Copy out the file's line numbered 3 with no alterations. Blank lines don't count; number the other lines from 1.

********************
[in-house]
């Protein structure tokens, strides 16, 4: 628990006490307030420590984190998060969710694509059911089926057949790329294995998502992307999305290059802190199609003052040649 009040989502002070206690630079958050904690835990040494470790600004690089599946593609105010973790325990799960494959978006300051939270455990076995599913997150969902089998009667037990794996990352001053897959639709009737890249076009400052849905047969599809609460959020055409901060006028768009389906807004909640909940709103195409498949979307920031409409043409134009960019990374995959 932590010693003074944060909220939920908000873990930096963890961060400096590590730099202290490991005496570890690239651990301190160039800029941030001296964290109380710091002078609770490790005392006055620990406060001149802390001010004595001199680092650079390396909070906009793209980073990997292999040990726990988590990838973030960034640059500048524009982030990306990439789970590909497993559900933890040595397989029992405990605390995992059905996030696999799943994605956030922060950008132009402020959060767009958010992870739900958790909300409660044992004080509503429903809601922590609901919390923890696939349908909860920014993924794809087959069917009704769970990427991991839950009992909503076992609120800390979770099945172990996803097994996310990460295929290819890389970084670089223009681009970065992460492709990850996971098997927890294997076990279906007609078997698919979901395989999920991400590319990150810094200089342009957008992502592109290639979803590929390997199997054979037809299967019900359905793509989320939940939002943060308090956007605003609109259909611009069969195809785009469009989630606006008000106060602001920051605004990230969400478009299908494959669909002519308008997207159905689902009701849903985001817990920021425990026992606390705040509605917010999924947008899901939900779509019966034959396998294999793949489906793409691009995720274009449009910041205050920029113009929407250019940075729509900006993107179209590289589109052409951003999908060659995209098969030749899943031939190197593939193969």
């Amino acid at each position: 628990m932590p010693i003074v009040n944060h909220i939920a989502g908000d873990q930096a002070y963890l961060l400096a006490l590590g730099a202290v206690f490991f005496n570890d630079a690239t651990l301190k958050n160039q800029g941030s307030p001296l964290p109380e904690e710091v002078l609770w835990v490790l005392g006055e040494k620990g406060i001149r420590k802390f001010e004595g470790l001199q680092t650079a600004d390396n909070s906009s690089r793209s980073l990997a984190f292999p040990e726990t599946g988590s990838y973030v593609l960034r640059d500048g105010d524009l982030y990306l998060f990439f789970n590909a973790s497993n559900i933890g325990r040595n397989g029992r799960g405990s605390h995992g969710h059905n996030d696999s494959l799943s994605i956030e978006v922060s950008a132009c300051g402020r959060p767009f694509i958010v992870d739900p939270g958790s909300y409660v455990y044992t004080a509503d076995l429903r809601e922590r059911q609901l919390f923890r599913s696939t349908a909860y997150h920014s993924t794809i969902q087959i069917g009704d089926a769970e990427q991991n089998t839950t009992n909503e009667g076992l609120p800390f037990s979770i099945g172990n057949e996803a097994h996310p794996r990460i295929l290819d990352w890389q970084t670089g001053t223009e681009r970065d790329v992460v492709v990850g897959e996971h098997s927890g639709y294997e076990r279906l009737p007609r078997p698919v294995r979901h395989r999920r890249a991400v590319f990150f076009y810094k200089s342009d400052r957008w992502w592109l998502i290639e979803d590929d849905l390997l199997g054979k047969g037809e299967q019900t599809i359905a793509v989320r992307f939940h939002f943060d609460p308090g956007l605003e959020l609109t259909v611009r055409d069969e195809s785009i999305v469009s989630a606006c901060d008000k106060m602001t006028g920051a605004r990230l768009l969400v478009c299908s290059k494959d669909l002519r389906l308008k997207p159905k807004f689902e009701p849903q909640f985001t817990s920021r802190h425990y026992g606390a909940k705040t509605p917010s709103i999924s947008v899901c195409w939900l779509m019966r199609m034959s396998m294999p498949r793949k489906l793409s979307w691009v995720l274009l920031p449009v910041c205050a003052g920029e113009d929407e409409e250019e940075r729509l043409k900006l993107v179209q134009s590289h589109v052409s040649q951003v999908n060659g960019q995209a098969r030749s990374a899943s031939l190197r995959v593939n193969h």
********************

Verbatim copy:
């Amino acid at each position: 628990m932590p010693i003074v009040n944060h909220i939920a989502g908000d873990q930096a002070y963890l961060l400096a006490l590590g730099a202290v206690f490991f005496n570890d630079a690239t651990l301190k958050n160039q800029g941030s307030p001296l964290p109380e904690e710091v002078l609770w835990v490790l005392g006055e040494k620990g406060i001149r420590k802390f001010e004595g470790l001199q680092t650079a600004d390396n909070s906009s690089r793209s980073l990997a984190f292999p040990e726990t599946g988590s990838y973030v593609l960034r640059d500048g105010d524009l982030y990306l998060f990439f789970n590909a973790s497993n559900i933890g325990r040595n397989g029992r799960g405990s605390h995992g969710h059905n996030d696999s494959l799943s994605i956030e978006v922060s950008a132009c300051g402020r959060p767009f694509i958010v992870d739900p939270g958790s909300y409660v455990y044992t004080a509503d076995l429903r809601e922590r059911q609901l919390f923890r599913s696939t349908a909860y997150h920014s993924t794809i969902q087959i069917g009704d089926a769970e990427q991991n089998t839950t009992n909503e009667g076992l609120p800390f037990s979770i099945g172990n057949e996803a097994h996310p794996r990460i295929l290819d990352w890389q970084t670089g001053t223009e681009r970065d790329v992460v492709v990850g897959e996971h098997s927890g639709y294997e076990r279906l009737p007609r078997p698919v294995r979901h395989r999920r890249a991400v590319f990150f076009y810094k200089s342009d400052r957008w992502w592109l998502i290639e979803d590929d849905l390997l199997g054979k047969g037809e299967q019900t599809i359905a793509v989320r992307f939940h939002f943060d609460p308090g956007l605003e959020l609109t259909v611009r055409d069969e195809s785009i999305v469009s989630a606006c901060d008000k106060m602001t006028g920051a605004r990230l768009l969400v478009c299908s290059k494959d669909l002519r389906l308008k997207p159905k807004f689902e009701p849903q909640f985001t817990s920021r802190h425990y026992g606390a909940k705040t509605p917010s709103i999924s947008v899901c195409w939900l779509m019966r199609m034959s396998m294999p498949r793949k489906l793409s979307w691009v995720l274009l920031p449009v910041c205050a003052g920029e113009d929407e409409e250019e940075r729509l043409k900006l993107v179209q134009s590289h589109v052409s040649q951003v999908n060659g960019q995209a098969r030749s990374a899943s031939l190197r995959v593939n193969h």